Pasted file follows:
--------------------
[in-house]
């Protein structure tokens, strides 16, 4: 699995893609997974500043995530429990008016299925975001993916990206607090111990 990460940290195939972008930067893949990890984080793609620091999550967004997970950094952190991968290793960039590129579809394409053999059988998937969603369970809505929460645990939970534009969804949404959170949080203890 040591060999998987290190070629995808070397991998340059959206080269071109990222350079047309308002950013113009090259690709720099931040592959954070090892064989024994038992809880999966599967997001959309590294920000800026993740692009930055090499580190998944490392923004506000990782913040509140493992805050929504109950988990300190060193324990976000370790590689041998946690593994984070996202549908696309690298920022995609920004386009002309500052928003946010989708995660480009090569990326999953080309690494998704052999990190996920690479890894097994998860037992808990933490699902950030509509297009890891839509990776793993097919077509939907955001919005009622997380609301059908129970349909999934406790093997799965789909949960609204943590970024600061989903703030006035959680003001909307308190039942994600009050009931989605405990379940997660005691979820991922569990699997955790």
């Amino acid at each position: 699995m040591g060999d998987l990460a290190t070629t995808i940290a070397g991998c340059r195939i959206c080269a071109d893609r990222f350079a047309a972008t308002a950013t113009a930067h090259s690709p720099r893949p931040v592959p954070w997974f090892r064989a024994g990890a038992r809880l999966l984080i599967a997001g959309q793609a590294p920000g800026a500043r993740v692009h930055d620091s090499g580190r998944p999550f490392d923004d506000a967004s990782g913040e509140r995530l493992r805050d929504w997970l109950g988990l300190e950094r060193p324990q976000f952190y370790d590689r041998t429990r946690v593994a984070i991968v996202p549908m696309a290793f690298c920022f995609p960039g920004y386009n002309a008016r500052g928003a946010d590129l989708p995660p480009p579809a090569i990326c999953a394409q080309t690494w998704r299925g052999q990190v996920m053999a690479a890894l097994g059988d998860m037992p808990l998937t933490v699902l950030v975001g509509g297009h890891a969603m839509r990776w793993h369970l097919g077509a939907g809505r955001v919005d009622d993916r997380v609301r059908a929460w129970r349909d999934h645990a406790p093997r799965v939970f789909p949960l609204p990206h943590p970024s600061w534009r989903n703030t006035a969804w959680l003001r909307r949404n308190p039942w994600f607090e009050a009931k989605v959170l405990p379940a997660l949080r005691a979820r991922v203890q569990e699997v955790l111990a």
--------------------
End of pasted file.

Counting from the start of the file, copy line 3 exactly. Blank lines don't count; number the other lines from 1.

């Amino acid at each position: 699995m040591g060999d998987l990460a290190t070629t995808i940290a070397g991998c340059r195939i959206c080269a071109d893609r990222f350079a047309a972008t308002a950013t113009a930067h090259s690709p720099r893949p931040v592959p954070w997974f090892r064989a024994g990890a038992r809880l999966l984080i599967a997001g959309q793609a590294p920000g800026a500043r993740v692009h930055d620091s090499g580190r998944p999550f490392d923004d506000a967004s990782g913040e509140r995530l493992r805050d929504w997970l109950g988990l300190e950094r060193p324990q976000f952190y370790d590689r041998t429990r946690v593994a984070i991968v996202p549908m696309a290793f690298c920022f995609p960039g920004y386009n002309a008016r500052g928003a946010d590129l989708p995660p480009p579809a090569i990326c999953a394409q080309t690494w998704r299925g052999q990190v996920m053999a690479a890894l097994g059988d998860m037992p808990l998937t933490v699902l950030v975001g509509g297009h890891a969603m839509r990776w793993h369970l097919g077509a939907g809505r955001v919005d009622d993916r997380v609301r059908a929460w129970r349909d999934h645990a406790p093997r799965v939970f789909p949960l609204p990206h943590p970024s600061w534009r989903n703030t006035a969804w959680l003001r909307r949404n308190p039942w994600f607090e009050a009931k989605v959170l405990p379940a997660l949080r005691a979820r991922v203890q569990e699997v955790l111990a």